You’re Aware HB 71 Is Being Killed In The Senate, Right?

In case there are any illusions about whether John Alario, the mouth-breathing RINO lackey of John Bel Edwards, is killing HB 71, the current historical preservation bill in the precise way he’s killed its predecessors, let’s dispel those right now.

Senate and Governmental Affairs, as we have warned over and over again, is Karen Carter Peterson’s committee. Karen Carter Peterson, who is the chair of the Louisiana Democrat Party – which is a profound conflict of interest in itself and an indictment of Alario as the rancidly corrupt old-school scumbag epigone of Louisiana politics this state cannot be rid of fast enough for giving her the chair of that committee given that she is both a party chair and chair of a legislative committee which regulates the activities of political parties – is a social justice warrior so unhinged when it comes to issues of identity politics that she threw a tantrum and destroyed a birthday cake of a colleague in the legislature over a politically correct message in its icing last year. She’s had historical preservation bills before in the past year, and made sure to kill them.

Peterson’s committee has nine members. Here they are.

Peterson, Bishop, Carter, Morrell and Tarver will insure HB 71 dies in that committee, just like three other similar bills have died there in the past year.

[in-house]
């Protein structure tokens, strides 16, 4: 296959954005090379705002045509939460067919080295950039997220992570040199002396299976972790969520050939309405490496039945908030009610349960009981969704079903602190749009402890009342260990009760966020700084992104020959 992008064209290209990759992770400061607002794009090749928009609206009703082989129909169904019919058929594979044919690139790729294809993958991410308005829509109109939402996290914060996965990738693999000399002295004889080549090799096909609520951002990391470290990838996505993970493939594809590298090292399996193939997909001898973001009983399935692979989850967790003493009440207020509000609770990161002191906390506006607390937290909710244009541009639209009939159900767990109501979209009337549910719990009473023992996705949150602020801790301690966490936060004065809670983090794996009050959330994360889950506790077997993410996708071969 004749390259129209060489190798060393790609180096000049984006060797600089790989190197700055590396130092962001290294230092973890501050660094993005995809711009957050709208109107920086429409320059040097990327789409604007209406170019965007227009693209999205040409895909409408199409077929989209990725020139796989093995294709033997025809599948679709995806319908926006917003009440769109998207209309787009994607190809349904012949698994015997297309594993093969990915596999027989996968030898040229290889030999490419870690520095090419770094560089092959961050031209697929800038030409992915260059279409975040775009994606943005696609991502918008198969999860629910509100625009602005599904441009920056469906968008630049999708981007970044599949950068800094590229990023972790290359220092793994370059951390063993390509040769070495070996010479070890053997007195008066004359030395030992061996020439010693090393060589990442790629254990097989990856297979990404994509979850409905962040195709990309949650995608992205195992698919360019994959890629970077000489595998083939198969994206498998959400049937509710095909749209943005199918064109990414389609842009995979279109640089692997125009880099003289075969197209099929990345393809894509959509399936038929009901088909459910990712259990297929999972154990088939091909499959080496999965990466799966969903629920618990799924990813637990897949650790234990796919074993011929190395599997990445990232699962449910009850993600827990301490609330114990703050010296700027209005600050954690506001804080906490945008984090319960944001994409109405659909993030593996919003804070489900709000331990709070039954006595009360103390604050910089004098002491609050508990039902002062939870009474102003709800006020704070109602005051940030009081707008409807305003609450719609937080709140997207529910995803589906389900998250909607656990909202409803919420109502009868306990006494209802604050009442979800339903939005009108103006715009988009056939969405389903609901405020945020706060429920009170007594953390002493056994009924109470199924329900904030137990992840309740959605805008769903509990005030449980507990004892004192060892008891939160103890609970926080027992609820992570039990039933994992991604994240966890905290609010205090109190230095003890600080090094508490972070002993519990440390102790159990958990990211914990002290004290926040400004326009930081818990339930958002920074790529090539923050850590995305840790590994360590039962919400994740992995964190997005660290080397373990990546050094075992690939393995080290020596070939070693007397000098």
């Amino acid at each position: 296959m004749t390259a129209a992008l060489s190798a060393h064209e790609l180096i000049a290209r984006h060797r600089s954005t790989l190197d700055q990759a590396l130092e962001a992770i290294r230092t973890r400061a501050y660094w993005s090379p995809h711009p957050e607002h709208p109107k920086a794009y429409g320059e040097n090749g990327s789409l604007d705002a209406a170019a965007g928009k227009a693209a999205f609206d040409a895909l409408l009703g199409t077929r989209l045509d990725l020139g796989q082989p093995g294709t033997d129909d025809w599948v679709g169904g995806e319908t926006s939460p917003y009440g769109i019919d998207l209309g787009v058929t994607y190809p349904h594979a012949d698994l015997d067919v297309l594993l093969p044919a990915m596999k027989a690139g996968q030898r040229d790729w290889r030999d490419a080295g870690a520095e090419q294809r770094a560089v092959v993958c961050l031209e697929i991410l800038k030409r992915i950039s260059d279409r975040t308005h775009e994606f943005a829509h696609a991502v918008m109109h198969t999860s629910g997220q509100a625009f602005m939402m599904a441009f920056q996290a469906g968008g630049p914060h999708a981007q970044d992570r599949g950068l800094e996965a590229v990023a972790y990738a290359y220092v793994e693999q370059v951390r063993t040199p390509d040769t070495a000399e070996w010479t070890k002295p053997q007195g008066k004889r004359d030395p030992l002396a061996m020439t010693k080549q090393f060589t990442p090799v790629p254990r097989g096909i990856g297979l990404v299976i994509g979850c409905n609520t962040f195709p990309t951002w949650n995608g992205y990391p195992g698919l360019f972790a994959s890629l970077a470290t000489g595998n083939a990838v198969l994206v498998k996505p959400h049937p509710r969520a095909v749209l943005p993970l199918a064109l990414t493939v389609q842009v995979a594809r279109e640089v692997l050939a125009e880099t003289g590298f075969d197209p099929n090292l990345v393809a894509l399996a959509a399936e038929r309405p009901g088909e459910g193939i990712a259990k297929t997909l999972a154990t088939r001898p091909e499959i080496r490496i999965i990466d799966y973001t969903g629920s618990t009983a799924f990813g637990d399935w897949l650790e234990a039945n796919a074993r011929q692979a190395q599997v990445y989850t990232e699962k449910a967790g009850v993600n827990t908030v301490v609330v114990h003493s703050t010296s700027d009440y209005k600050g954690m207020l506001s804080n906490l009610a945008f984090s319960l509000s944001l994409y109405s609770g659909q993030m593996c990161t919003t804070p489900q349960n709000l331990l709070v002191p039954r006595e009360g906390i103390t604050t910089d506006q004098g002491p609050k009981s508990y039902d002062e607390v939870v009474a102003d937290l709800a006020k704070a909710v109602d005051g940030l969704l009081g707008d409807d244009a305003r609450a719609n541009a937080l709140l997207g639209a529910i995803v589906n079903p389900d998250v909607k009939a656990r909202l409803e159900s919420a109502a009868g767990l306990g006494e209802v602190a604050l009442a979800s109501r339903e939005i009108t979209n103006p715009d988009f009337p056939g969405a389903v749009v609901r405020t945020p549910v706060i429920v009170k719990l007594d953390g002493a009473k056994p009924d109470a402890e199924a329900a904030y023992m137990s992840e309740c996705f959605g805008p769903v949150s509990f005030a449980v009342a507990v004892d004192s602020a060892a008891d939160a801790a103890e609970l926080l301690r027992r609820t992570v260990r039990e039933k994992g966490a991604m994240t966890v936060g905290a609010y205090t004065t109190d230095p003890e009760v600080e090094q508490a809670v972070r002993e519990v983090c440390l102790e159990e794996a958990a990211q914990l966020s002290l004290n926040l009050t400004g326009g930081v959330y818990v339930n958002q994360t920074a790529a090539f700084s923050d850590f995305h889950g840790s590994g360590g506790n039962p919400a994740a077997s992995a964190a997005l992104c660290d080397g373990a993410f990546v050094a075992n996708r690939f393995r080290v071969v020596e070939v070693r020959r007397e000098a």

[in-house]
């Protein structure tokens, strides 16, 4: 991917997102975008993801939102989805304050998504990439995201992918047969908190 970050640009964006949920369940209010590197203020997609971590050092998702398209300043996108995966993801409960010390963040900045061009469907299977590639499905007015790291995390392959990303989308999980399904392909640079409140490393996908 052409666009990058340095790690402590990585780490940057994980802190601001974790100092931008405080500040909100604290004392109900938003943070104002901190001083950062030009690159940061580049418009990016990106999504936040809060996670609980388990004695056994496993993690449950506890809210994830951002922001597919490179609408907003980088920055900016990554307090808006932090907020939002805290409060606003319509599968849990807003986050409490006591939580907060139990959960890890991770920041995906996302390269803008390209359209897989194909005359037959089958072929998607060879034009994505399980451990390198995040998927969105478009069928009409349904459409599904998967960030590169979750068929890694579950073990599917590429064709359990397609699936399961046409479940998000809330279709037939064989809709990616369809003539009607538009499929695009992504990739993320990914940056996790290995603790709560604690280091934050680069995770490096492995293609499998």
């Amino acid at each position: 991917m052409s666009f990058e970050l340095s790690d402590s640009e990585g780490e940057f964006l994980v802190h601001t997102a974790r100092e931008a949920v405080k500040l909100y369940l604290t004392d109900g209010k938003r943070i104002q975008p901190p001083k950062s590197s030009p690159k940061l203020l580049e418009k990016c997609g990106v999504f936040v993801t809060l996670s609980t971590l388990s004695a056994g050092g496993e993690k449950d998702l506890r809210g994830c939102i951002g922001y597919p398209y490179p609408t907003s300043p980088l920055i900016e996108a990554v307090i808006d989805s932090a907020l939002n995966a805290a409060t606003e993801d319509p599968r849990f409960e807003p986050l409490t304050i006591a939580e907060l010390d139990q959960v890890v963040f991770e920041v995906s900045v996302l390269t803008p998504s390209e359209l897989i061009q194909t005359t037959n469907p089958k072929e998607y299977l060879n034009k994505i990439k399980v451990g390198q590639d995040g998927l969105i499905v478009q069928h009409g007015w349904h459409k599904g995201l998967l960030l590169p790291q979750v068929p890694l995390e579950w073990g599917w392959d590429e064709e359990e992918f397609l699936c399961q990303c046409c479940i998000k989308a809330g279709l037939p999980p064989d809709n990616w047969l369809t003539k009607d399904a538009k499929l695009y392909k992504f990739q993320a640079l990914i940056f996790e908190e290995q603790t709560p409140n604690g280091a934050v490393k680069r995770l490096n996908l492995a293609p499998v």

The bill is now all but dead, as is historical preservation. As we have said.

John Alario is the reason why, because as we’ve noted, Senate rules indicate such bills should be heard in the Senate Education Committee, which is specifically charged with hearing historical preservation bills. But Alario does not care, because John Alario’s raison d’etre in the Louisiana Legislature is to amass power by serving as the lickspittle to the governor – whether that governor is Edwin Edwards, Kathleen Blanco, Bobby Jindal or John Bel Edwards – and wetting his beak while serving as the governor’s minion.

And the current governor does not want to have to make a choice between the two-thirds of the population who have consistently told pollsters they object to the removal of historical monuments, and the Hard Left social-justice crowd who forms the base of the Louisiana Democrat Party.

Edwards was asked about HB 71 after the Legislative Black Caucus in the Louisiana House threw a tantrum over the bill’s passage in the House and he offered a pathetically cowardly answer

Edwards said while Louisiana’s Confederate past is “certainly part of our history, can we say it’s the best part?”

The governor’s comments came hours after members of the Legislative Black Caucus held a news conference to urge the Senate to strike down Carmody’s measure.

The governor said requiring an election before any war monument can be moved isn’t feasible, arguing that many objects might need to be moved for reasons entirely unrelated to the monument’s political significance. He also said the state should not be intervening into these local issues.

In other words, he wants to do everything he can to signal to the Black Caucus that he’s willing to pander to them without making the 65-70 percent of Louisianans who want to preserve the state’s cultural patrimony aware that he is in opposition to doing that. These aims cannot simultaneously be fulfilled when a bill is presented to his desk.

So it falls to Alario to kill the bill and protect Edwards from making an adult decision. Which Alario is happy to do, rules be damned.

And therefore, nothing will stop Robert E. Lee from being the next statue to fall in the campaign of bowdlerization afoot in New Orleans.

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